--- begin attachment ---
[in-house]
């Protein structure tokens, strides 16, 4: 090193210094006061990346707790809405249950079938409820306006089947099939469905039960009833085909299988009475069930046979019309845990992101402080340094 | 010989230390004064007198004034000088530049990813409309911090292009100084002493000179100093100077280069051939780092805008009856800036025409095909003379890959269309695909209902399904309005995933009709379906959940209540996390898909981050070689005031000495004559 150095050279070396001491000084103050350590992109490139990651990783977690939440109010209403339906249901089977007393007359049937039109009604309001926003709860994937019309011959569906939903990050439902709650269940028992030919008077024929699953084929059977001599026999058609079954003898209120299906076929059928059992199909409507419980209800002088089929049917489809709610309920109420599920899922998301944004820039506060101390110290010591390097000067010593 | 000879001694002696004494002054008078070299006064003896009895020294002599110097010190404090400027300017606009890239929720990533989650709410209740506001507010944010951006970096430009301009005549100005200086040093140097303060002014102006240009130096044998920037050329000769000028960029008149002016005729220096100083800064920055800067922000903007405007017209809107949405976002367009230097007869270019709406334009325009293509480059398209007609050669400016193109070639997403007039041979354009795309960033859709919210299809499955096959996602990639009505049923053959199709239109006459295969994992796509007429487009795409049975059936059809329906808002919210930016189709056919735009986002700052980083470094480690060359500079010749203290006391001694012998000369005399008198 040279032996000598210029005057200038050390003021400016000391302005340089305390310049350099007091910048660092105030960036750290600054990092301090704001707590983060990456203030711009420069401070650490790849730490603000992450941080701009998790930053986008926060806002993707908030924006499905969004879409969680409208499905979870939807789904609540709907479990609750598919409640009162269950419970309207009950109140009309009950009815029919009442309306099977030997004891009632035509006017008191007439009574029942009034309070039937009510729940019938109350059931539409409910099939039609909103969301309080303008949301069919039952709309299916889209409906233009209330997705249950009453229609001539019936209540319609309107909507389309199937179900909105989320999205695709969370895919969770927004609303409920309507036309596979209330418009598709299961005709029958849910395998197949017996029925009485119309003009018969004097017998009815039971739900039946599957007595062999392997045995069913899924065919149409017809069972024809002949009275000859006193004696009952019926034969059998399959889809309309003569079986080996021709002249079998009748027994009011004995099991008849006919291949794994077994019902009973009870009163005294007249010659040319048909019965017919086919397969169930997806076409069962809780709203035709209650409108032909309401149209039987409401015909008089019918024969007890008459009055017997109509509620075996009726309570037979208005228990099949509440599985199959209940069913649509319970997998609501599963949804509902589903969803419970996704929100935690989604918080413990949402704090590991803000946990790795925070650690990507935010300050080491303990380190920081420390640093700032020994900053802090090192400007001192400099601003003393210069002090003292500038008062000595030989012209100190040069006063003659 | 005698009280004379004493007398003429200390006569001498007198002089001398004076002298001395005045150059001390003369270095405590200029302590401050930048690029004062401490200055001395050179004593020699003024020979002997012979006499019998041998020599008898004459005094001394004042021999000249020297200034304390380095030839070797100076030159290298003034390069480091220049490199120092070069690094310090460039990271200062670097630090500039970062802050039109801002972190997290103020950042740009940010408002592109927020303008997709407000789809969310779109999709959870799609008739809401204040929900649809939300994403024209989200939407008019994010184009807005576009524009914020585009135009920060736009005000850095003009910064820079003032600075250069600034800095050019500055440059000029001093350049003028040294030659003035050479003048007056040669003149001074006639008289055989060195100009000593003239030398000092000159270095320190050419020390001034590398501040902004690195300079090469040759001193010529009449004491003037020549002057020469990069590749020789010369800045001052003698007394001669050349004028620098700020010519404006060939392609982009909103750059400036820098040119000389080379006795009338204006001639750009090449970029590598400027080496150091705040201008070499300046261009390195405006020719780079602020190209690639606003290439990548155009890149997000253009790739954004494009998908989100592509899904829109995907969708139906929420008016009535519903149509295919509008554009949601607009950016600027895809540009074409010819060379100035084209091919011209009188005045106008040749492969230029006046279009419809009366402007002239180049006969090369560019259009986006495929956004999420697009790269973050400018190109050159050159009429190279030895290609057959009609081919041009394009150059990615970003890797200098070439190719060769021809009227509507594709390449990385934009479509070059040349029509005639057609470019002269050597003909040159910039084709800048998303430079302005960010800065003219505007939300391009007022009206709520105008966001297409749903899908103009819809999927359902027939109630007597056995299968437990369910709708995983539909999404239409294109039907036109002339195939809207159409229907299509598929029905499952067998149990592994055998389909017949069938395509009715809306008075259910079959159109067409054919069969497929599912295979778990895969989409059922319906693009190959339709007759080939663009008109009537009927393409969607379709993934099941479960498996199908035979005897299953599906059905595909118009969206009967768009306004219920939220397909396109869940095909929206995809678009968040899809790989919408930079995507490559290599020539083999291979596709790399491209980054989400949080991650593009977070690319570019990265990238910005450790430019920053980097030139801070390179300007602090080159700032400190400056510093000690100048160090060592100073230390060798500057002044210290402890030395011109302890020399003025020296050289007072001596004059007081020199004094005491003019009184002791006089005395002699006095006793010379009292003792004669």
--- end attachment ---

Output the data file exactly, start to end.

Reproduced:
[in-house]
């Protein structure tokens, strides 16, 4: 090193210094006061990346707790809405249950079938409820306006089947099939469905039960009833085909299988009475069930046979019309845990992101402080340094 | 010989230390004064007198004034000088530049990813409309911090292009100084002493000179100093100077280069051939780092805008009856800036025409095909003379890959269309695909209902399904309005995933009709379906959940209540996390898909981050070689005031000495004559 150095050279070396001491000084103050350590992109490139990651990783977690939440109010209403339906249901089977007393007359049937039109009604309001926003709860994937019309011959569906939903990050439902709650269940028992030919008077024929699953084929059977001599026999058609079954003898209120299906076929059928059992199909409507419980209800002088089929049917489809709610309920109420599920899922998301944004820039506060101390110290010591390097000067010593 | 000879001694002696004494002054008078070299006064003896009895020294002599110097010190404090400027300017606009890239929720990533989650709410209740506001507010944010951006970096430009301009005549100005200086040093140097303060002014102006240009130096044998920037050329000769000028960029008149002016005729220096100083800064920055800067922000903007405007017209809107949405976002367009230097007869270019709406334009325009293509480059398209007609050669400016193109070639997403007039041979354009795309960033859709919210299809499955096959996602990639009505049923053959199709239109006459295969994992796509007429487009795409049975059936059809329906808002919210930016189709056919735009986002700052980083470094480690060359500079010749203290006391001694012998000369005399008198 040279032996000598210029005057200038050390003021400016000391302005340089305390310049350099007091910048660092105030960036750290600054990092301090704001707590983060990456203030711009420069401070650490790849730490603000992450941080701009998790930053986008926060806002993707908030924006499905969004879409969680409208499905979870939807789904609540709907479990609750598919409640009162269950419970309207009950109140009309009950009815029919009442309306099977030997004891009632035509006017008191007439009574029942009034309070039937009510729940019938109350059931539409409910099939039609909103969301309080303008949301069919039952709309299916889209409906233009209330997705249950009453229609001539019936209540319609309107909507389309199937179900909105989320999205695709969370895919969770927004609303409920309507036309596979209330418009598709299961005709029958849910395998197949017996029925009485119309003009018969004097017998009815039971739900039946599957007595062999392997045995069913899924065919149409017809069972024809002949009275000859006193004696009952019926034969059998399959889809309309003569079986080996021709002249079998009748027994009011004995099991008849006919291949794994077994019902009973009870009163005294007249010659040319048909019965017919086919397969169930997806076409069962809780709203035709209650409108032909309401149209039987409401015909008089019918024969007890008459009055017997109509509620075996009726309570037979208005228990099949509440599985199959209940069913649509319970997998609501599963949804509902589903969803419970996704929100935690989604918080413990949402704090590991803000946990790795925070650690990507935010300050080491303990380190920081420390640093700032020994900053802090090192400007001192400099601003003393210069002090003292500038008062000595030989012209100190040069006063003659 | 005698009280004379004493007398003429200390006569001498007198002089001398004076002298001395005045150059001390003369270095405590200029302590401050930048690029004062401490200055001395050179004593020699003024020979002997012979006499019998041998020599008898004459005094001394004042021999000249020297200034304390380095030839070797100076030159290298003034390069480091220049490199120092070069690094310090460039990271200062670097630090500039970062802050039109801002972190997290103020950042740009940010408002592109927020303008997709407000789809969310779109999709959870799609008739809401204040929900649809939300994403024209989200939407008019994010184009807005576009524009914020585009135009920060736009005000850095003009910064820079003032600075250069600034800095050019500055440059000029001093350049003028040294030659003035050479003048007056040669003149001074006639008289055989060195100009000593003239030398000092000159270095320190050419020390001034590398501040902004690195300079090469040759001193010529009449004491003037020549002057020469990069590749020789010369800045001052003698007394001669050349004028620098700020010519404006060939392609982009909103750059400036820098040119000389080379006795009338204006001639750009090449970029590598400027080496150091705040201008070499300046261009390195405006020719780079602020190209690639606003290439990548155009890149997000253009790739954004494009998908989100592509899904829109995907969708139906929420008016009535519903149509295919509008554009949601607009950016600027895809540009074409010819060379100035084209091919011209009188005045106008040749492969230029006046279009419809009366402007002239180049006969090369560019259009986006495929956004999420697009790269973050400018190109050159050159009429190279030895290609057959009609081919041009394009150059990615970003890797200098070439190719060769021809009227509507594709390449990385934009479509070059040349029509005639057609470019002269050597003909040159910039084709800048998303430079302005960010800065003219505007939300391009007022009206709520105008966001297409749903899908103009819809999927359902027939109630007597056995299968437990369910709708995983539909999404239409294109039907036109002339195939809207159409229907299509598929029905499952067998149990592994055998389909017949069938395509009715809306008075259910079959159109067409054919069969497929599912295979778990895969989409059922319906693009190959339709007759080939663009008109009537009927393409969607379709993934099941479960498996199908035979005897299953599906059905595909118009969206009967768009306004219920939220397909396109869940095909929206995809678009968040899809790989919408930079995507490559290599020539083999291979596709790399491209980054989400949080991650593009977070690319570019990265990238910005450790430019920053980097030139801070390179300007602090080159700032400190400056510093000690100048160090060592100073230390060798500057002044210290402890030395011109302890020399003025020296050289007072001596004059007081020199004094005491003019009184002791006089005395002699006095006793010379009292003792004669």